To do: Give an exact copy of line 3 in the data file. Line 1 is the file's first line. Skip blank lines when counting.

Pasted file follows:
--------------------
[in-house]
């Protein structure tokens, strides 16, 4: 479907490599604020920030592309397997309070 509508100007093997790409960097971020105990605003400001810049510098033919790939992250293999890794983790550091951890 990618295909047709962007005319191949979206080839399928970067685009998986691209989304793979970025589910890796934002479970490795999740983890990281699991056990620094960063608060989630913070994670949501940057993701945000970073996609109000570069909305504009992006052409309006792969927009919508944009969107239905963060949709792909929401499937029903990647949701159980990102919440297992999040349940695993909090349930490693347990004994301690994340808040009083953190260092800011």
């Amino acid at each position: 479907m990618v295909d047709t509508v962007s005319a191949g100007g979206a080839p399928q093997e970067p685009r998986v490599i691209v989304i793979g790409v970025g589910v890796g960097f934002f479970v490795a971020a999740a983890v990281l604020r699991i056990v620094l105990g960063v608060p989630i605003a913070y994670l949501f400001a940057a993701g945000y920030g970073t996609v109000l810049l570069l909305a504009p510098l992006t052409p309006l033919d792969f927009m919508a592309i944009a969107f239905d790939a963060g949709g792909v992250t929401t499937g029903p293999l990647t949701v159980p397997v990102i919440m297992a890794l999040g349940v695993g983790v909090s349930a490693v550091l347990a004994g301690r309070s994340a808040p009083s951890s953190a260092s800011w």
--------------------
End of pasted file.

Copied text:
């Amino acid at each position: 479907m990618v295909d047709t509508v962007s005319a191949g100007g979206a080839p399928q093997e970067p685009r998986v490599i691209v989304i793979g790409v970025g589910v890796g960097f934002f479970v490795a971020a999740a983890v990281l604020r699991i056990v620094l105990g960063v608060p989630i605003a913070y994670l949501f400001a940057a993701g945000y920030g970073t996609v109000l810049l570069l909305a504009p510098l992006t052409p309006l033919d792969f927009m919508a592309i944009a969107f239905d790939a963060g949709g792909v992250t929401t499937g029903p293999l990647t949701v159980p397997v990102i919440m297992a890794l999040g349940v695993g983790v909090s349930a490693v550091l347990a004994g301690r309070s994340a808040p009083s951890s953190a260092s800011w």